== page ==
To test whether one of your plugins is the cause, I recommend you proceed as follows:

Tip 💡: You can also follow the steps below on a Staging website test - this will save you a possible downtime of your website.

1. create a Backup your WordPress website
2. now deactivate plugin after plugin and start with the critical plugins. After each plugin, check whether you can access the website / subpage again.
3. as soon as you have found the plugin that has found the 403 forbidden error, reactivate the other plugins.

Website accessible? Then you know that there is a problem with the plugin. Contact the plugin manufacturer's support team or check forums and changelogs for anomalies.

Deactivate CDN

The CDN will not be the cause if you get a complete white screen of death. However, if you can no longer access the assets you are using, such as graphics, video, Javascript or CSS, the CDN may be the cause.

Probably the most frequently used CDN is Cloudflare. Alternatively, some hosters also offer their own integrated CDN.

You can temporarily deactivate the CDN for testing purposes. If your assets are then displayed as desired, the CDN is the reason for your 403 Forbidden error.

Note💡: If you use Cloudflare as a CDN, please note that your DNS management usually runs via Cloudflare. This means that if you deactivate Cloudflare, your website and emails will no longer be accessible! Make sure in advance that you temporarily manage the DNS administration externally.

Check hotlink protection

Hotlink protection prevents other websites from directly accessing the images or files on your website and displaying them on their own pages without hosting them themselves.

Imagine this using a concrete example: You have a cooking blog and publish great pictures of your recipes there. Someone else wants to use this photo on their website without downloading and uploading it again. The person embeds your recipe photo directly via your link. Now a third person comes along and downloads the image. This happens via the performance of your hosting.

With hotlink protection, the second person cannot publish your photo via the link on their website. This ensures that your hosting resources are not used by external websites.

If you are using images or graphics for which the 403 error is not justified, check the settings of your hotlink protection. These

Disconnect VPN connection

Depending on the settings of your website's firewall, it may restrict visitors' access via VPN. As a result, the visitor receives a 403 Forbidden error message.

To make sure that the cause is the VPN connection you are using, you can access the website without a VPN. Alternatively, you can also use a different VPN server if possible.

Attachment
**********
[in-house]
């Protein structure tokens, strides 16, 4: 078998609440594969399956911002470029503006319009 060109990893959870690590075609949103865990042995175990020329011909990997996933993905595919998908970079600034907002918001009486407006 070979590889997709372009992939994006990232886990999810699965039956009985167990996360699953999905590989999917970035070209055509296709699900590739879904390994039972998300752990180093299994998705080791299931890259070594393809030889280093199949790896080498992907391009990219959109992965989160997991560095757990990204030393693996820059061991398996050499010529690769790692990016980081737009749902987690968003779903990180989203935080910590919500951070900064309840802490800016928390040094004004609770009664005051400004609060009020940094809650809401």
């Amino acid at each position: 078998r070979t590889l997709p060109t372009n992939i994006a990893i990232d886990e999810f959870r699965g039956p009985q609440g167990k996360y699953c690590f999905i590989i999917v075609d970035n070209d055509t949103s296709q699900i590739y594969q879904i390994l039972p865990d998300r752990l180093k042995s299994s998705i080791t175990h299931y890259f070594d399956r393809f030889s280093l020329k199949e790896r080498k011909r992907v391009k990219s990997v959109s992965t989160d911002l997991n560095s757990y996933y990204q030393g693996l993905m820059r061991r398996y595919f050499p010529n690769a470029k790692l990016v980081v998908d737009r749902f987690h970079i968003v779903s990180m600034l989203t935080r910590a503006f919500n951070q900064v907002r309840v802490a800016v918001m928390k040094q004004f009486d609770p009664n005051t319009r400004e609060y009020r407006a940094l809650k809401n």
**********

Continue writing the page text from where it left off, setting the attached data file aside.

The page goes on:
Contact WordPress hoster

If you are at the end of your troubleshooting (and Latin), contact the support of your WordPress hoster with a request for assistance.

If your host specializes in WordPress, they will be directly aware of the 403 forbidden error and can specifically check and rule out various causes. If the hoster's support responds quickly, this is probably the fastest solution to make your website accessible again.

At WPspace, we usually respond within a few minutes - so we're there for you at lightning speed if you have any questions 🚀

Tip 💡: Let your hoster's support team know directly what testing measures you have already carried out. This will enable support to help you more quickly and get your website up and running again.

Contact hoster

Import backup

Are you still receiving a 403 Forbidden error even though you have tested all measures? Then you can import a backup that you created before the error occurred.

Please note that all changes you have made since the backup will be lost when you import a backup. Specifically, this means your changes, comments or orders in your WooCommerce store.

So before you import the backup, save all your changes and I also recommend that you create another backup of the current website.

Conclusion on the 403 Forbidden error

In most cases, the 403 Forbidden error is caused by an authorization problem. This means that certain files or directories may not and cannot be accessed. Therefore, the 403 Forbidden error is displayed instead of the desired file.

The most common causes are an error in the .htaccess file or the authorization structure in the root directory of your WordPress website. You can fix both without much IT knowledge.

If you are unable to find the cause yourself, you can contact your WordPress host's support team. As a last resort, you can import a backup of your website to restore it to the state it was in before the error.

Picture of Isabell Bergmann
Isabell Bergmann
As an online marketing manager at WPspace, I love to share my knowledge around online marketing, web design and hosting.